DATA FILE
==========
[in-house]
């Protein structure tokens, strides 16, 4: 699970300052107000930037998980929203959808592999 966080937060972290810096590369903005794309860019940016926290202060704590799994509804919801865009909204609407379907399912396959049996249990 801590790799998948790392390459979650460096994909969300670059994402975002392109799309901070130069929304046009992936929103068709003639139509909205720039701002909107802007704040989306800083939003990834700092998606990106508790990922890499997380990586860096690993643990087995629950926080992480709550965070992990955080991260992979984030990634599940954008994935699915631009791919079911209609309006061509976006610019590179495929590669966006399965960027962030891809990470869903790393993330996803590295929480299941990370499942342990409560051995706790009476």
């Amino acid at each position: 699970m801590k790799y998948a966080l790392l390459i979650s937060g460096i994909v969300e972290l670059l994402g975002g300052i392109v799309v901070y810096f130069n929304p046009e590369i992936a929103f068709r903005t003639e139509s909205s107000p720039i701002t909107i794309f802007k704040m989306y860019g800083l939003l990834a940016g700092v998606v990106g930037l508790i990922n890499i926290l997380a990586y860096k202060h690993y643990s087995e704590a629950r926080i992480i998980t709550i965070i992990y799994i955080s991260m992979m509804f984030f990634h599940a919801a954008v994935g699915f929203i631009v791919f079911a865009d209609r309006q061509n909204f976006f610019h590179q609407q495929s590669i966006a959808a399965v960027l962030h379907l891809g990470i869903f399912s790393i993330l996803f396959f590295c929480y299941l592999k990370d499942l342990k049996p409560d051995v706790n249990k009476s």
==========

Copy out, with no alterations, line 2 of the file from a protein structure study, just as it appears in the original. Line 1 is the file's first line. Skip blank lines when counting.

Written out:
């Protein structure tokens, strides 16, 4: 699970300052107000930037998980929203959808592999 966080937060972290810096590369903005794309860019940016926290202060704590799994509804919801865009909204609407379907399912396959049996249990 801590790799998948790392390459979650460096994909969300670059994402975002392109799309901070130069929304046009992936929103068709003639139509909205720039701002909107802007704040989306800083939003990834700092998606990106508790990922890499997380990586860096690993643990087995629950926080992480709550965070992990955080991260992979984030990634599940954008994935699915631009791919079911209609309006061509976006610019590179495929590669966006399965960027962030891809990470869903790393993330996803590295929480299941990370499942342990409560051995706790009476």